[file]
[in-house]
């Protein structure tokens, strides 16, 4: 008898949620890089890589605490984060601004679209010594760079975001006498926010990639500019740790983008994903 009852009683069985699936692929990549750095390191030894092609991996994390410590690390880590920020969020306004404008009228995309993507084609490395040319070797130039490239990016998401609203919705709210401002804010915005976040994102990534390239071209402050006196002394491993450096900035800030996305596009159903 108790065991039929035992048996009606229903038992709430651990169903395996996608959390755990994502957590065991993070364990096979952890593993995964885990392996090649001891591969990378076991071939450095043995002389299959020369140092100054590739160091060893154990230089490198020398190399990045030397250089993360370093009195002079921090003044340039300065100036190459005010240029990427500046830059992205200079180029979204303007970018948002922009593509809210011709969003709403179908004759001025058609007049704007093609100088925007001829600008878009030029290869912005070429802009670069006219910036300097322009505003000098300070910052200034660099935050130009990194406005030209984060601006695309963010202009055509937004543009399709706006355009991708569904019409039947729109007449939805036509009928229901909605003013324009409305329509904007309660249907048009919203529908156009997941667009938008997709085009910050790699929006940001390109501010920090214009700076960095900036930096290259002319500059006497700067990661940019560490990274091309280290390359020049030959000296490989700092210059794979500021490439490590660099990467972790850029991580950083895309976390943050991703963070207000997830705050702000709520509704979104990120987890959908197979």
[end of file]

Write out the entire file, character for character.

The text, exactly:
[in-house]
């Protein structure tokens, strides 16, 4: 008898949620890089890589605490984060601004679209010594760079975001006498926010990639500019740790983008994903 009852009683069985699936692929990549750095390191030894092609991996994390410590690390880590920020969020306004404008009228995309993507084609490395040319070797130039490239990016998401609203919705709210401002804010915005976040994102990534390239071209402050006196002394491993450096900035800030996305596009159903 108790065991039929035992048996009606229903038992709430651990169903395996996608959390755990994502957590065991993070364990096979952890593993995964885990392996090649001891591969990378076991071939450095043995002389299959020369140092100054590739160091060893154990230089490198020398190399990045030397250089993360370093009195002079921090003044340039300065100036190459005010240029990427500046830059992205200079180029979204303007970018948002922009593509809210011709969003709403179908004759001025058609007049704007093609100088925007001829600008878009030029290869912005070429802009670069006219910036300097322009505003000098300070910052200034660099935050130009990194406005030209984060601006695309963010202009055509937004543009399709706006355009991708569904019409039947729109007449939805036509009928229901909605003013324009409305329509904007309660249907048009919203529908156009997941667009938008997709085009910050790699929006940001390109501010920090214009700076960095900036930096290259002319500059006497700067990661940019560490990274091309280290390359020049030959000296490989700092210059794979500021490439490590660099990467972790850029991580950083895309976390943050991703963070207000997830705050702000709520509704979104990120987890959908197979």